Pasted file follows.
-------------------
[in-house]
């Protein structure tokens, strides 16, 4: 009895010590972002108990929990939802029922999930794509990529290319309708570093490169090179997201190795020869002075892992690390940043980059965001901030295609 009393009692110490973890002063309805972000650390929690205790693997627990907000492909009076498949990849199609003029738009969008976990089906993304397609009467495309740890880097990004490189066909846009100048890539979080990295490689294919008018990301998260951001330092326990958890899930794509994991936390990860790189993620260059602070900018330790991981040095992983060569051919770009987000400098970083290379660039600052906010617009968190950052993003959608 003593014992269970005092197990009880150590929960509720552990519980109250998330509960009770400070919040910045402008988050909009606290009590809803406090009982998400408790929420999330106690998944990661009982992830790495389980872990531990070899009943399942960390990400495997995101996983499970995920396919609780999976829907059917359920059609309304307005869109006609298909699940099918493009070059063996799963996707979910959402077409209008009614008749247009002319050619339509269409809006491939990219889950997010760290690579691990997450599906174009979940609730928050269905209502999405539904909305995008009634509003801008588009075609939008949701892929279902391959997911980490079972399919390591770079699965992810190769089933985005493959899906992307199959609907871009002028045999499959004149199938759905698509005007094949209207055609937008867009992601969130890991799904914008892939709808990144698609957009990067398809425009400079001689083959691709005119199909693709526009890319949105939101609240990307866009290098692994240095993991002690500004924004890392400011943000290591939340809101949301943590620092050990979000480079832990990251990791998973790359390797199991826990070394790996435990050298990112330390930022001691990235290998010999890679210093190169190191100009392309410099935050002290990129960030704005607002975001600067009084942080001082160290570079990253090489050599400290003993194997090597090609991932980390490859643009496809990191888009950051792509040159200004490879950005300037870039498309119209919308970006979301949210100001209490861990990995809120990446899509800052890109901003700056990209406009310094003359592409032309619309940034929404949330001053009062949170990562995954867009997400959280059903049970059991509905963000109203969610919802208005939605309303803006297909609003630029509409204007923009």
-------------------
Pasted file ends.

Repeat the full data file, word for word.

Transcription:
[in-house]
């Protein structure tokens, strides 16, 4: 009895010590972002108990929990939802029922999930794509990529290319309708570093490169090179997201190795020869002075892992690390940043980059965001901030295609 009393009692110490973890002063309805972000650390929690205790693997627990907000492909009076498949990849199609003029738009969008976990089906993304397609009467495309740890880097990004490189066909846009100048890539979080990295490689294919008018990301998260951001330092326990958890899930794509994991936390990860790189993620260059602070900018330790991981040095992983060569051919770009987000400098970083290379660039600052906010617009968190950052993003959608 003593014992269970005092197990009880150590929960509720552990519980109250998330509960009770400070919040910045402008988050909009606290009590809803406090009982998400408790929420999330106690998944990661009982992830790495389980872990531990070899009943399942960390990400495997995101996983499970995920396919609780999976829907059917359920059609309304307005869109006609298909699940099918493009070059063996799963996707979910959402077409209008009614008749247009002319050619339509269409809006491939990219889950997010760290690579691990997450599906174009979940609730928050269905209502999405539904909305995008009634509003801008588009075609939008949701892929279902391959997911980490079972399919390591770079699965992810190769089933985005493959899906992307199959609907871009002028045999499959004149199938759905698509005007094949209207055609937008867009992601969130890991799904914008892939709808990144698609957009990067398809425009400079001689083959691709005119199909693709526009890319949105939101609240990307866009290098692994240095993991002690500004924004890392400011943000290591939340809101949301943590620092050990979000480079832990990251990791998973790359390797199991826990070394790996435990050298990112330390930022001691990235290998010999890679210093190169190191100009392309410099935050002290990129960030704005607002975001600067009084942080001082160290570079990253090489050599400290003993194997090597090609991932980390490859643009496809990191888009950051792509040159200004490879950005300037870039498309119209919308970006979301949210100001209490861990990995809120990446899509800052890109901003700056990209406009310094003359592409032309619309940034929404949330001053009062949170990562995954867009997400959280059903049970059991509905963000109203969610919802208005939605309303803006297909609003630029509409204007923009």